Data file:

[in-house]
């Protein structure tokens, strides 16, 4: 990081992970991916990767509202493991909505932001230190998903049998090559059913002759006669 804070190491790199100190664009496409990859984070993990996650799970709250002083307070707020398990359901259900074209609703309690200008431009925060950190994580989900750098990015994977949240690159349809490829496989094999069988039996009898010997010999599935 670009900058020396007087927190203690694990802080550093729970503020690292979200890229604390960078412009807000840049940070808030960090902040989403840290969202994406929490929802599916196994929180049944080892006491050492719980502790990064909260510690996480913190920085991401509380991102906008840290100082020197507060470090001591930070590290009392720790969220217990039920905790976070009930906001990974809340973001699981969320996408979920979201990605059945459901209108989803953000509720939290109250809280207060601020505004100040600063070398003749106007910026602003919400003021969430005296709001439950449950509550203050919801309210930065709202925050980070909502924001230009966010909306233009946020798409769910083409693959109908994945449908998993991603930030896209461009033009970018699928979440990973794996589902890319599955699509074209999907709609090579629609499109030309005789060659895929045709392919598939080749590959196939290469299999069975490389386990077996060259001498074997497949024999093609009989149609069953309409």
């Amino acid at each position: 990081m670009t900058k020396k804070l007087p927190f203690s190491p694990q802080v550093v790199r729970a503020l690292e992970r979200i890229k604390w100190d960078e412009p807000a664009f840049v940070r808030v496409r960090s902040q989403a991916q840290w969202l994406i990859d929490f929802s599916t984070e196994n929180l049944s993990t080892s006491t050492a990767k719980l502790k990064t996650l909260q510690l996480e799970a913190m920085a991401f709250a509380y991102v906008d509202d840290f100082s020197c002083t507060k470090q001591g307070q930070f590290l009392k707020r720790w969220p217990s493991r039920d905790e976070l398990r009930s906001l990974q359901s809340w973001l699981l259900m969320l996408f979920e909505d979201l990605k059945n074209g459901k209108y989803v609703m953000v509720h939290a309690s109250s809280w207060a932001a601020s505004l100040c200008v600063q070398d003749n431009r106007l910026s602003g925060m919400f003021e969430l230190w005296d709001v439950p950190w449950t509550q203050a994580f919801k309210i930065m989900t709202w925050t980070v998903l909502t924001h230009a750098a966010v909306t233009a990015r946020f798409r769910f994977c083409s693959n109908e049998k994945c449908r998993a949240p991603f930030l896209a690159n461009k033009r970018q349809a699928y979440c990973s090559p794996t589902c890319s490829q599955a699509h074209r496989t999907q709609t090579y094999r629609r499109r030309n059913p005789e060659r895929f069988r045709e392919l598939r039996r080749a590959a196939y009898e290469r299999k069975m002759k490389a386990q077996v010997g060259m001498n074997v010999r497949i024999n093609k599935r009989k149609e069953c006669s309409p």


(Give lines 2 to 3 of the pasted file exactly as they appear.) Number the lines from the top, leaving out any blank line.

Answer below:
């Protein structure tokens, strides 16, 4: 990081992970991916990767509202493991909505932001230190998903049998090559059913002759006669 804070190491790199100190664009496409990859984070993990996650799970709250002083307070707020398990359901259900074209609703309690200008431009925060950190994580989900750098990015994977949240690159349809490829496989094999069988039996009898010997010999599935 670009900058020396007087927190203690694990802080550093729970503020690292979200890229604390960078412009807000840049940070808030960090902040989403840290969202994406929490929802599916196994929180049944080892006491050492719980502790990064909260510690996480913190920085991401509380991102906008840290100082020197507060470090001591930070590290009392720790969220217990039920905790976070009930906001990974809340973001699981969320996408979920979201990605059945459901209108989803953000509720939290109250809280207060601020505004100040600063070398003749106007910026602003919400003021969430005296709001439950449950509550203050919801309210930065709202925050980070909502924001230009966010909306233009946020798409769910083409693959109908994945449908998993991603930030896209461009033009970018699928979440990973794996589902890319599955699509074209999907709609090579629609499109030309005789060659895929045709392919598939080749590959196939290469299999069975490389386990077996060259001498074997497949024999093609009989149609069953309409």
């Amino acid at each position: 990081m670009t900058k020396k804070l007087p927190f203690s190491p694990q802080v550093v790199r729970a503020l690292e992970r979200i890229k604390w100190d960078e412009p807000a664009f840049v940070r808030v496409r960090s902040q989403a991916q840290w969202l994406i990859d929490f929802s599916t984070e196994n929180l049944s993990t080892s006491t050492a990767k719980l502790k990064t996650l909260q510690l996480e799970a913190m920085a991401f709250a509380y991102v906008d509202d840290f100082s020197c002083t507060k470090q001591g307070q930070f590290l009392k707020r720790w969220p217990s493991r039920d905790e976070l398990r009930s906001l990974q359901s809340w973001l699981l259900m969320l996408f979920e909505d979201l990605k059945n074209g459901k209108y989803v609703m953000v509720h939290a309690s109250s809280w207060a932001a601020s505004l100040c200008v600063q070398d003749n431009r106007l910026s602003g925060m919400f003021e969430l230190w005296d709001v439950p950190w449950t509550q203050a994580f919801k309210i930065m989900t709202w925050t980070v998903l909502t924001h230009a750098a966010v909306t233009a990015r946020f798409r769910f994977c083409s693959n109908e049998k994945c449908r998993a949240p991603f930030l896209a690159n461009k033009r970018q349809a699928y979440c990973s090559p794996t589902c890319s490829q599955a699509h074209r496989t999907q709609t090579y094999r629609r499109r030309n059913p005789e060659r895929f069988r045709e392919l598939r039996r080749a590959a196939y009898e290469r299999k069975m002759k490389a386990q077996v010997g060259m001498n074997v010999r497949i024999n093609k599935r009989k149609e069953c006669s309409p």